Standing at the Cecil Rhodes Monument, I had a stunning view of Cape Town, with the morning mist not yet burned off. The slums of Khayelitsha spread out for miles. Here was the evidence that I had read about in scholarly articles and Beverly Naidoo’s book of short stories about the devastation of the forced removals. As I stood in the beauty of this new day, I could see the scars of history, reminding me that this country was still emerging from a painful past. The present is not yet fully revisioned into reality. People still live in segregated areas, although more blacks and colours are becoming middle-class. The rider on the horse looks down on the city seemingly defiantly, almost as a reminder that the other does not belong here.
Marias led us through the history of Cecil John Rhodes, painting a picture of a sickly, yet ambitious, man. I did not know the history and legacy behind the man who left a prestigious scholarship for students. I had also not heard that the name had been changed to Mandela-Rhodes scholarship, once again showcasing the work of reconciliation that Mandela continued long after his release from prison. Rhodes’ greed and ethnocentric attitude is now balanced by Madiba’s generous spirit.
Marias went on to share his personal story which I found inspiring because it shows that one does not have to claim an identity that is handed down; one has choices. Three great Afrikaner families make up his ancestors. Rather than follow in the oppressive footsteps of his ancestors, Marius wrestled with the fact that “his” people had created apartheid. He discovered that he had to integrate different parts of his identity prior to transforming them. Marius went on to join the African National Conference (ANC) and spend his life educating people about apartheid and the freedom movement. He told a story that deeply resonated with me about coming home after a march after Chris Hani’s assassination and being confronted by a right-winged man who lived at the same dorm who began to lecture him about the dangers of black people and how he was a traitor for going to the march. His response of rage was familiar to me. He had hit the wall as an ally and I could relate to this in the work that I do in the Deaf community. We talked about it later, particularly the tension between the anger of the oppression witnessed and the sadness at reality. I think there comes a time when allies cannot be passive but must move to a place of hatred of their own kind who oppress the Other. This was valuable to hear in my own personal journey. In owning my identity regarding issues of race, language, culture, gender, sexual orientation, and the like, I can come to terms with the Other.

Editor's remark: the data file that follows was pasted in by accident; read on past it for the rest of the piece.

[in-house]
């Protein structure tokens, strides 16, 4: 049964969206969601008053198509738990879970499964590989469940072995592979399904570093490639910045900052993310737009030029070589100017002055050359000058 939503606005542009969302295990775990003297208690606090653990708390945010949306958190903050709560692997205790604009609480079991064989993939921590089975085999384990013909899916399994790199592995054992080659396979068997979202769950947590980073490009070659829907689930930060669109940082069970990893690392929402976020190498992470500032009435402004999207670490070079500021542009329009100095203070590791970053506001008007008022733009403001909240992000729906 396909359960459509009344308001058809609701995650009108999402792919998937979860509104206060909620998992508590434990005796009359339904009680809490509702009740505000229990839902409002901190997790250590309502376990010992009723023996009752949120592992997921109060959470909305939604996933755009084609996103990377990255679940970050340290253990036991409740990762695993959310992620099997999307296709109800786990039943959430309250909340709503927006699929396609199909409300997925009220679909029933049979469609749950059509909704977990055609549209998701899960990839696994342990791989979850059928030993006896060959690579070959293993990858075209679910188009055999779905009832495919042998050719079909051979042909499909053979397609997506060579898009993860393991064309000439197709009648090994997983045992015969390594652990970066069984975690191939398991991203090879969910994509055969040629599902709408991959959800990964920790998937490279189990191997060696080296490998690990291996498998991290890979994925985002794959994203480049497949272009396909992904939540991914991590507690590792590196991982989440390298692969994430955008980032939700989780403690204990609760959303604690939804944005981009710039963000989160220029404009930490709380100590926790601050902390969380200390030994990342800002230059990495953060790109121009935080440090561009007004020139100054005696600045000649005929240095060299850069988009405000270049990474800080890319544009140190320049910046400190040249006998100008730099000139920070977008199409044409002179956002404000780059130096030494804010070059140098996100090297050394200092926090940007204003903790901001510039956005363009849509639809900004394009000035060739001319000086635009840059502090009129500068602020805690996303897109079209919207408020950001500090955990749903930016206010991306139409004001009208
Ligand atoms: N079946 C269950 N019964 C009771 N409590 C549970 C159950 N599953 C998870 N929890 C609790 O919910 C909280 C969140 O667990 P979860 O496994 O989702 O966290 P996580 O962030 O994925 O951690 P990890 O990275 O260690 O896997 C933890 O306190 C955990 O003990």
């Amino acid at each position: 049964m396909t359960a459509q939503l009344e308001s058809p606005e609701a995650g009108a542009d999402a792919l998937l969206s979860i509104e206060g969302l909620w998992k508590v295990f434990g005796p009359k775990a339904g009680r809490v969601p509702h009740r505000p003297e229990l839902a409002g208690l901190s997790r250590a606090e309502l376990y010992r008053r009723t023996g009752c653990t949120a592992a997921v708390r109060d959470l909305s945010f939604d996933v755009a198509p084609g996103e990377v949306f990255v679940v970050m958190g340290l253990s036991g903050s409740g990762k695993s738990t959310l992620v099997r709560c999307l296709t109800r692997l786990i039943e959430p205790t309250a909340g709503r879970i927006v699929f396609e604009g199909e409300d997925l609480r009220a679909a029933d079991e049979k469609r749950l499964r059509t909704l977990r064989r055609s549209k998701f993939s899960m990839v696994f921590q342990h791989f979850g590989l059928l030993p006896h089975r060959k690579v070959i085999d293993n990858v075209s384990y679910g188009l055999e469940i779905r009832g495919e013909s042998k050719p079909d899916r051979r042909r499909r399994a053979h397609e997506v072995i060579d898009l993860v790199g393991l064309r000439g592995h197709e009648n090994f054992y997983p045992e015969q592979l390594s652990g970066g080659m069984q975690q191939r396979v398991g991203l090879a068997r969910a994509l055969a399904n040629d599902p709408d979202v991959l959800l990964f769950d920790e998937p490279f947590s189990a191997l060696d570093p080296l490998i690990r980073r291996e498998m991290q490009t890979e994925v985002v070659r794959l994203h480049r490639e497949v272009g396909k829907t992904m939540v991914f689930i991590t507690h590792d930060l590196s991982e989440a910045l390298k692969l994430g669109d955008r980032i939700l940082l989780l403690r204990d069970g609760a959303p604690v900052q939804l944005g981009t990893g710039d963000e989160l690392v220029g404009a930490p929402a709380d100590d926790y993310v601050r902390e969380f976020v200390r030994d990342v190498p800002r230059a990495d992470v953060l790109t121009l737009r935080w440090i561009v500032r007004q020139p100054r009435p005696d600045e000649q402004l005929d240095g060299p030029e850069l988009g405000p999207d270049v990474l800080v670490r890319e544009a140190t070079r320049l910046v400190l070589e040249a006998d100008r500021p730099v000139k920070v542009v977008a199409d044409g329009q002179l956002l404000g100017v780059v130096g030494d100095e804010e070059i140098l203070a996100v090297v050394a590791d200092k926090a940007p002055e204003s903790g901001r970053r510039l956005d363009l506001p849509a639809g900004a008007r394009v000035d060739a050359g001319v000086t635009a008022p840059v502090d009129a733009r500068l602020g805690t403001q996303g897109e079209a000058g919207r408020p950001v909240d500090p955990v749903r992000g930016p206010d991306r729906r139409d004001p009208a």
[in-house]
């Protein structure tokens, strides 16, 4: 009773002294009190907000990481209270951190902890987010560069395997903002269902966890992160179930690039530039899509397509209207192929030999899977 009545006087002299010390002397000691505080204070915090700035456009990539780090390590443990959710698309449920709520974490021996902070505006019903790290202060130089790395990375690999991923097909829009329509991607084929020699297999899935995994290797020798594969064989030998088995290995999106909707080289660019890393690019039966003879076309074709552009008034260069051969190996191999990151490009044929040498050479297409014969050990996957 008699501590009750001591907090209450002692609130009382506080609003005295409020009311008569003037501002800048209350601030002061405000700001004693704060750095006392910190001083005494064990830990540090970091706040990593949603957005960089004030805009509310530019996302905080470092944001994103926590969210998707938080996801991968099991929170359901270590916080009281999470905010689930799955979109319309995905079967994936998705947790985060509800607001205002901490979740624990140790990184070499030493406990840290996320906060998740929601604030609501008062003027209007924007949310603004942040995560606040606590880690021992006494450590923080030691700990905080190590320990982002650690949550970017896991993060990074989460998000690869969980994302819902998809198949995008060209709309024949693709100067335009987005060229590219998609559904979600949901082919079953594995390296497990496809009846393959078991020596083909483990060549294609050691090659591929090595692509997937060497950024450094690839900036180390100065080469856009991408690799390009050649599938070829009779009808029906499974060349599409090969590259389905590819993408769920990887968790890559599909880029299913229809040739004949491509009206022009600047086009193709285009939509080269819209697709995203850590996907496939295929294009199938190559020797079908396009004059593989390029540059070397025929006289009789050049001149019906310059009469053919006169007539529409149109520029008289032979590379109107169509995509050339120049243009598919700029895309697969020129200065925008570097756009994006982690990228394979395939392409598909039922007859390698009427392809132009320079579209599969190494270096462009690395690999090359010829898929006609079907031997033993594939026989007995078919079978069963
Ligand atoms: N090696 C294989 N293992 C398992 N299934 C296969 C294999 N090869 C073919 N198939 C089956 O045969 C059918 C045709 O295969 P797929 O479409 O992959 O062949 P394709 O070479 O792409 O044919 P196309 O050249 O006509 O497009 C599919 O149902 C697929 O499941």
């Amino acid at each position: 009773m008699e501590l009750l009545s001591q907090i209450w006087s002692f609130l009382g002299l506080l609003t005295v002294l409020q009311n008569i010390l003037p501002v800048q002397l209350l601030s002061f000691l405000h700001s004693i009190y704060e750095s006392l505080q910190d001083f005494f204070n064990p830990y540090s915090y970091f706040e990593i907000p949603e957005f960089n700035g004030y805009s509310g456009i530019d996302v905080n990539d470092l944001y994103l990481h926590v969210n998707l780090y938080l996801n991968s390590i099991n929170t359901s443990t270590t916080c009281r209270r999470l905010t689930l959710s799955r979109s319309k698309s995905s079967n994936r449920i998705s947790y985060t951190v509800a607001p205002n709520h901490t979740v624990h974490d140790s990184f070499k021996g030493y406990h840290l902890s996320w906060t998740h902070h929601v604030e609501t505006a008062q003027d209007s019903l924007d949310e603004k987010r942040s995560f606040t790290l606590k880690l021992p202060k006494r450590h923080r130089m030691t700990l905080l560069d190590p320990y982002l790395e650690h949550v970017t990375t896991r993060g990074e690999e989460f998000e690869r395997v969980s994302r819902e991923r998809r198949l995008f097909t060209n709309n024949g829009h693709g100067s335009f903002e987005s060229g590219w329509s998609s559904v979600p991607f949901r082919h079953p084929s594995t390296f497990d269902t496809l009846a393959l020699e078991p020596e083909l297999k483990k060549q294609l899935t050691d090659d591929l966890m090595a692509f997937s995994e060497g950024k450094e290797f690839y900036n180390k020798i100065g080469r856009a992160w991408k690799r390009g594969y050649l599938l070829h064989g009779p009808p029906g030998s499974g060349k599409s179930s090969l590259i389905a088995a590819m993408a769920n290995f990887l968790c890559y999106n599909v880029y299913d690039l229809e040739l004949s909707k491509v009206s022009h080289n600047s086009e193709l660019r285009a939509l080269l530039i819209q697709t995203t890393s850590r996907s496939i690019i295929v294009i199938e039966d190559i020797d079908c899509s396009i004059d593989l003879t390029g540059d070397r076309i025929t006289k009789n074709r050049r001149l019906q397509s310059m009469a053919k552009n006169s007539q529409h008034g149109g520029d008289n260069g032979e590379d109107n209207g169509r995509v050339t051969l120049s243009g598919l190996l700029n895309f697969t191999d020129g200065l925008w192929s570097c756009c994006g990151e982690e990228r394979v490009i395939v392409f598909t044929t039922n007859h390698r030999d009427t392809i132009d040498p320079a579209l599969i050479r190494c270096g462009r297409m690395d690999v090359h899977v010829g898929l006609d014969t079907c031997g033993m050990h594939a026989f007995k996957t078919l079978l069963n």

The message that I am taking away from Day Three of this trip is that one person’s hero can be another’s oppressor.